For very large hemorrhoids or those that just won't go away, you might need surgery. In the most basic type the swollen tissues are simply cut out. This surgery, called a hemorrhoidectomy, usually works but often has a long, painful recovery. A newer surgery is less painful with a faster recovery. It uses staples to hold hemorrhoids in place instead of removing them.

Anyone Can Get Them

Hemorrhoids aren't a rare, strange condition. Many people -- men and women alike -- have them. It's only when they swell and cause problems that you realize they're there. About half of people bleed, have pain, or other symptoms by the time they turn 50. Women may have them during pregnancy.

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Understanding Hemorrhoids -- Diagnosis and Treatment

Nutrition and Diet

Prevent constipation by following a high-fiber diet. Meals and snacks should consist primarily of vegetables, fruit, nuts, and whole grains. Limit processed foods and meats. If this is a big change for you, introduce the new foods slowly, to avoid gas.

If you aren't able to eat enough high-fiber food, supplement your diet with stool softeners or bulk-forming agents, such as fiber supplements. Avoid laxatives, which may cause diarrhea that can further irritate the swollen veins.

Drink at least seven to eight glasses of water each day; if your life is especially active or you live in a hot climate, you may need to drink more water. Check with your health care provider about your fluid needs if you have any medical problems or take medication.

Monitor your sodium intake. Excess salt in the diet causes fluid retention, which leads to swelling in the veins, including hemorrhoids.

Hemorrhoid Home Remedies

  • Try not to sit for hours at a time, but if you must, take breaks: Once every hour, get up and move around for at least five minutes. A soft cushion may make sitting more comfortable and ease hemorrhoid pressure and pain.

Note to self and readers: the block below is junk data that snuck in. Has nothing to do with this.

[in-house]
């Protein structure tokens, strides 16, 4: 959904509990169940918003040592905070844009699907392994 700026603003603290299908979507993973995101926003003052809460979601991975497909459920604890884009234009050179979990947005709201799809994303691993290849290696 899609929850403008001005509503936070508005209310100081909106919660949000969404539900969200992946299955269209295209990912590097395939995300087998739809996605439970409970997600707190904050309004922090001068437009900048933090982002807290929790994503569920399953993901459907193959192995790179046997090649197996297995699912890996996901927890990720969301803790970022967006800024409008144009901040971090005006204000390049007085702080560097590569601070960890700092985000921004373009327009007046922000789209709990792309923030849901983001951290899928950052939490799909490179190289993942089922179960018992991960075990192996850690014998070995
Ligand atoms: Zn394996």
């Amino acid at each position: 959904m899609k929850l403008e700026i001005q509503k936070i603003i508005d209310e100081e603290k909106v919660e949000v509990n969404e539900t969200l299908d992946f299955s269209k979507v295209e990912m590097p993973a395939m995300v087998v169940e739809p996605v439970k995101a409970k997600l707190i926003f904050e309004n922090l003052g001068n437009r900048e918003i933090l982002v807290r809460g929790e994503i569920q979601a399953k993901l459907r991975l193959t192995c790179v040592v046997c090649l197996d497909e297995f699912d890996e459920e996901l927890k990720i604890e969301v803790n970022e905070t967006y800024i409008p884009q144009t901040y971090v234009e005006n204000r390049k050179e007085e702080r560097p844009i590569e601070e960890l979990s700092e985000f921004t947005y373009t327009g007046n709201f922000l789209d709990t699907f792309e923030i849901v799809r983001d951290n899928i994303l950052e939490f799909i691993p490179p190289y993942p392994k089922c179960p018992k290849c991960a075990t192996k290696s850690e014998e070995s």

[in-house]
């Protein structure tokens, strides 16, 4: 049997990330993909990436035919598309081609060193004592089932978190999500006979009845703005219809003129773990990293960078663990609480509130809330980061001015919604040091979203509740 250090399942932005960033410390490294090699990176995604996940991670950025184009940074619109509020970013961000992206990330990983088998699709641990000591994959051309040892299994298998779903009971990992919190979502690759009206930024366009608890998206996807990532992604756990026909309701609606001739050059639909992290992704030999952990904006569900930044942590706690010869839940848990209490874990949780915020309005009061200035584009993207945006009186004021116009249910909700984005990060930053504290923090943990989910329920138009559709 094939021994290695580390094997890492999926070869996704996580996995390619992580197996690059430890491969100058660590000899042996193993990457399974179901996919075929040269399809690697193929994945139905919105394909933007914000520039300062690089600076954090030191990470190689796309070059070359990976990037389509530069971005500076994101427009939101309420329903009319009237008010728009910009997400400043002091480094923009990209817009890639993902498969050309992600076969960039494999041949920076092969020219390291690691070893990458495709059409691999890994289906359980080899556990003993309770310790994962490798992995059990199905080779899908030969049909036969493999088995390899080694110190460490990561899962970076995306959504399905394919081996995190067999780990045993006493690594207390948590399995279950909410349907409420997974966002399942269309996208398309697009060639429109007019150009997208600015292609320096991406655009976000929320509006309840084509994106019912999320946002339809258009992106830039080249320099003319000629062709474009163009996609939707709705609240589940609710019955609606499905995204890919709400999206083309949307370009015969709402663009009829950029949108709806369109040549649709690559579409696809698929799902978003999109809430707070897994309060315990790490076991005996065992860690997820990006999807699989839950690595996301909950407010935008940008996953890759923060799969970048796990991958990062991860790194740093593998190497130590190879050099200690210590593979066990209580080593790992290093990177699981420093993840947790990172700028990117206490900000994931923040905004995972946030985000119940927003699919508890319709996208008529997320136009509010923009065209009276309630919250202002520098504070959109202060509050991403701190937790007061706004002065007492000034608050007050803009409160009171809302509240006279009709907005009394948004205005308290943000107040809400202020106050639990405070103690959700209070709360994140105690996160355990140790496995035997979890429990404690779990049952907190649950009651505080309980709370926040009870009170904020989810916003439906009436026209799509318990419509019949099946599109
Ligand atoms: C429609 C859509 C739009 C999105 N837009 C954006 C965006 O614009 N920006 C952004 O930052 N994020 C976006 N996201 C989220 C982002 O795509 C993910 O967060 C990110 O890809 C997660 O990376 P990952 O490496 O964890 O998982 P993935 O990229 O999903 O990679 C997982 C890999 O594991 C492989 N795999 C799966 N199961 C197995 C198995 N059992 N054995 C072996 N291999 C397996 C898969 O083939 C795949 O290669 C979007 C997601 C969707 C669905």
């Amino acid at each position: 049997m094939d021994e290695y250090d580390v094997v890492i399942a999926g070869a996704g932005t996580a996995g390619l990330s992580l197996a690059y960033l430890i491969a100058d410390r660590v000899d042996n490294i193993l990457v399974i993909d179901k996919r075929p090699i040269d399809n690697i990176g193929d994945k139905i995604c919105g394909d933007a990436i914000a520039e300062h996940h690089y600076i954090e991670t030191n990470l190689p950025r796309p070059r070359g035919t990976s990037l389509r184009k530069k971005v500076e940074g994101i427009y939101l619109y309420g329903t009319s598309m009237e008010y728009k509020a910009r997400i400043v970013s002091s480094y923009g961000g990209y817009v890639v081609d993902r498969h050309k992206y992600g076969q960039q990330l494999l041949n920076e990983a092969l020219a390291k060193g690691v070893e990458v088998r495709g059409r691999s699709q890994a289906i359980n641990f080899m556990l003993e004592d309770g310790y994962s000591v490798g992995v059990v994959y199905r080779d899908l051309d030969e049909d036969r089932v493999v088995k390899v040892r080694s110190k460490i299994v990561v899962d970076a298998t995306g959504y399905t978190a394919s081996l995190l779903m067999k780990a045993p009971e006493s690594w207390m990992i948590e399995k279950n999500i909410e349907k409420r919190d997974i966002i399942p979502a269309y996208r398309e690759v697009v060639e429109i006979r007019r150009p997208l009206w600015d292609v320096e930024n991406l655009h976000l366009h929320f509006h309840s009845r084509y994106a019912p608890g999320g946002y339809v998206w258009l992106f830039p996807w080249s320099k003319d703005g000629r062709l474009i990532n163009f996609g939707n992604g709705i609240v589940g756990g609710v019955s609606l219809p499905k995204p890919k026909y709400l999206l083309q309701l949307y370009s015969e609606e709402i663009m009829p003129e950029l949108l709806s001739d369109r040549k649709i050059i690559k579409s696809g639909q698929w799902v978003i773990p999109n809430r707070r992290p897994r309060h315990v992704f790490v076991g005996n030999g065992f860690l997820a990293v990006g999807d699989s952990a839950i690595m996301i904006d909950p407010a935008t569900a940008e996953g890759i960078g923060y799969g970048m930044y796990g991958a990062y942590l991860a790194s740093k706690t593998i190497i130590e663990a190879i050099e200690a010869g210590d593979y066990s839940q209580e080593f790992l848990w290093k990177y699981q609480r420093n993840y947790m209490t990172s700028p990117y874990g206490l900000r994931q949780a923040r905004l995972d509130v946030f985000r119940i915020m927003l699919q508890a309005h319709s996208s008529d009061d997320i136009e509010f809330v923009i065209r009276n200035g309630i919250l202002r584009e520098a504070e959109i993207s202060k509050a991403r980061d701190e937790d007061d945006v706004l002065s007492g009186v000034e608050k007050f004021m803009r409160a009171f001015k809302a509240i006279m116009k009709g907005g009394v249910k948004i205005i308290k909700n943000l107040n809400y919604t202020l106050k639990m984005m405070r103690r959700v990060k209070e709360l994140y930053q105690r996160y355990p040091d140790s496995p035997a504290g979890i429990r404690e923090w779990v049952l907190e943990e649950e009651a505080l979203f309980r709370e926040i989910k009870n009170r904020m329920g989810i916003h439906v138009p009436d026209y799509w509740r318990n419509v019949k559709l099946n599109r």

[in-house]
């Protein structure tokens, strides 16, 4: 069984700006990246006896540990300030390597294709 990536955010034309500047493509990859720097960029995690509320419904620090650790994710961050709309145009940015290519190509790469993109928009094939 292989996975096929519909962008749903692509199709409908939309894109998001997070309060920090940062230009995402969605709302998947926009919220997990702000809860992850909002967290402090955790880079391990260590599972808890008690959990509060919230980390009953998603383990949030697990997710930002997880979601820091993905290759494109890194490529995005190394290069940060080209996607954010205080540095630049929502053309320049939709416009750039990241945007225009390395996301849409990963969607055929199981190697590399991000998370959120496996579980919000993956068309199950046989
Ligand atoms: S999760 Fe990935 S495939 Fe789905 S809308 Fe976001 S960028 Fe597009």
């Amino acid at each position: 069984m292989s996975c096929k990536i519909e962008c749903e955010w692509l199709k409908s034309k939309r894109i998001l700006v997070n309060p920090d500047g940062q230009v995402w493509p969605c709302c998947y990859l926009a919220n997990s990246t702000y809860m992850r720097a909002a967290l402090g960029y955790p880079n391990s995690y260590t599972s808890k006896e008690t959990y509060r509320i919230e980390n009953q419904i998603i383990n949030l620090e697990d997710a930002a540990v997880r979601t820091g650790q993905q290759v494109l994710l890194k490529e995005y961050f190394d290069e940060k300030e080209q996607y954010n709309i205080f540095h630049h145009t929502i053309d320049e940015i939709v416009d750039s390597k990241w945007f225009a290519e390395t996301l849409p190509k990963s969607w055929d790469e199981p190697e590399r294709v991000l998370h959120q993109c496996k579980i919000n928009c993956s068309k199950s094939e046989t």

• Insert petroleum jelly just inside the anus to make bowel movements less painful.
  • Dab witch hazel, a soothing anti-inflammatory agent, on irritated hemorrhoids to reduce pain and itching, or use over-the-counter anti-hemorrhoidal creams or ointments.
  • Resist the temptation to scratch hemorrhoids, as it makes everything worse: The inflamed veins become more irritated; the skin around them becomes damaged; and the itching itself intensifies. Instead, to help stop the itching, apply an over-the-counter 1% hydrocortisone cream to the skin (not inside the anus -- on the outside only) and a cold pack. Over-the-counter hemorrhoidal creams may relieve itching too.
  • If you need a pain reliever, try Tylenol. Avoid ibuprofen and aspirin, which foster bleeding.
  • Bathe regularly to keep the anal area clean, but be gentle: Excessive scrubbing, especially with soap, can intensify burning and irritation.
  • Don't force a bowel movement. Sit on the toilet for five minutes and if it doesn't happen, try again later. When wiping, be gentle. If toilet paper is irritating, try dampening it first, or use cotton balls or alcohol-free baby wipes. You may prefer washing yourself and then dabbing the area dry.
  • When performing any task that requires exertion, be sure to breathe evenly. It's common to hold your breath during exertion, and if you do, you're straining and contributing to hemorrhoid pain and bleeding.


Reviewed by Melinda Ratini, DO, MS on September 29, 2014

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This tool does not provide medical advice. See additional information: Disclaimer